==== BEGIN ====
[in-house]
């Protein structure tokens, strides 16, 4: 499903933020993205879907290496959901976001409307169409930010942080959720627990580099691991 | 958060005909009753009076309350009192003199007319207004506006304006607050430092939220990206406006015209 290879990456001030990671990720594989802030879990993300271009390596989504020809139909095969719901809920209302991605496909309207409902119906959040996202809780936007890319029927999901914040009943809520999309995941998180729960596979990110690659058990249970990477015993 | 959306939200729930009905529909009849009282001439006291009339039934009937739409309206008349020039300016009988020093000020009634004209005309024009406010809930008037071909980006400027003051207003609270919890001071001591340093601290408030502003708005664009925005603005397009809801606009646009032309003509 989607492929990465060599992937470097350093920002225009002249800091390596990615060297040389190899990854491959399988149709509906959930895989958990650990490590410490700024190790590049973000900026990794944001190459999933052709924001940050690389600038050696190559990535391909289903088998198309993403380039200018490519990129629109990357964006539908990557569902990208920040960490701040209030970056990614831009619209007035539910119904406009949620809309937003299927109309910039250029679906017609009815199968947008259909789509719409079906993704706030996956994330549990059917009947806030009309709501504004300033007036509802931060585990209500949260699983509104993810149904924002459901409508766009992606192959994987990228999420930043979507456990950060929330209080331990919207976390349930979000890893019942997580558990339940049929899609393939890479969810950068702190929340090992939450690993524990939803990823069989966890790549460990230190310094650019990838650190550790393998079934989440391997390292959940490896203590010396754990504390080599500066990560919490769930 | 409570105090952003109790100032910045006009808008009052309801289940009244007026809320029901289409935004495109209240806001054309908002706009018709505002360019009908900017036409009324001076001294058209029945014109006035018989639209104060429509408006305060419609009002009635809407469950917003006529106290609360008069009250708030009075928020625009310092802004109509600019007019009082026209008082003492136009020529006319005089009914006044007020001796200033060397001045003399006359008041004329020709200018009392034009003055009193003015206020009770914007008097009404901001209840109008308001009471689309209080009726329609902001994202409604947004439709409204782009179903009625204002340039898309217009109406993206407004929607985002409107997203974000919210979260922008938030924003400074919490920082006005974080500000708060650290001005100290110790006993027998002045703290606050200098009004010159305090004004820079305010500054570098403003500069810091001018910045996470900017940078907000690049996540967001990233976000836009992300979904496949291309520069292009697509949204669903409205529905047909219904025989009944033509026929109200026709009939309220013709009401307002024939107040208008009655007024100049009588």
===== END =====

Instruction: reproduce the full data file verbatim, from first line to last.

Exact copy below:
[in-house]
């Protein structure tokens, strides 16, 4: 499903933020993205879907290496959901976001409307169409930010942080959720627990580099691991 | 958060005909009753009076309350009192003199007319207004506006304006607050430092939220990206406006015209 290879990456001030990671990720594989802030879990993300271009390596989504020809139909095969719901809920209302991605496909309207409902119906959040996202809780936007890319029927999901914040009943809520999309995941998180729960596979990110690659058990249970990477015993 | 959306939200729930009905529909009849009282001439006291009339039934009937739409309206008349020039300016009988020093000020009634004209005309024009406010809930008037071909980006400027003051207003609270919890001071001591340093601290408030502003708005664009925005603005397009809801606009646009032309003509 989607492929990465060599992937470097350093920002225009002249800091390596990615060297040389190899990854491959399988149709509906959930895989958990650990490590410490700024190790590049973000900026990794944001190459999933052709924001940050690389600038050696190559990535391909289903088998198309993403380039200018490519990129629109990357964006539908990557569902990208920040960490701040209030970056990614831009619209007035539910119904406009949620809309937003299927109309910039250029679906017609009815199968947008259909789509719409079906993704706030996956994330549990059917009947806030009309709501504004300033007036509802931060585990209500949260699983509104993810149904924002459901409508766009992606192959994987990228999420930043979507456990950060929330209080331990919207976390349930979000890893019942997580558990339940049929899609393939890479969810950068702190929340090992939450690993524990939803990823069989966890790549460990230190310094650019990838650190550790393998079934989440391997390292959940490896203590010396754990504390080599500066990560919490769930 | 409570105090952003109790100032910045006009808008009052309801289940009244007026809320029901289409935004495109209240806001054309908002706009018709505002360019009908900017036409009324001076001294058209029945014109006035018989639209104060429509408006305060419609009002009635809407469950917003006529106290609360008069009250708030009075928020625009310092802004109509600019007019009082026209008082003492136009020529006319005089009914006044007020001796200033060397001045003399006359008041004329020709200018009392034009003055009193003015206020009770914007008097009404901001209840109008308001009471689309209080009726329609902001994202409604947004439709409204782009179903009625204002340039898309217009109406993206407004929607985002409107997203974000919210979260922008938030924003400074919490920082006005974080500000708060650290001005100290110790006993027998002045703290606050200098009004010159305090004004820079305010500054570098403003500069810091001018910045996470900017940078907000690049996540967001990233976000836009992300979904496949291309520069292009697509949204669903409205529905047909219904025989009944033509026929109200026709009939309220013709009401307002024939107040208008009655007024100049009588």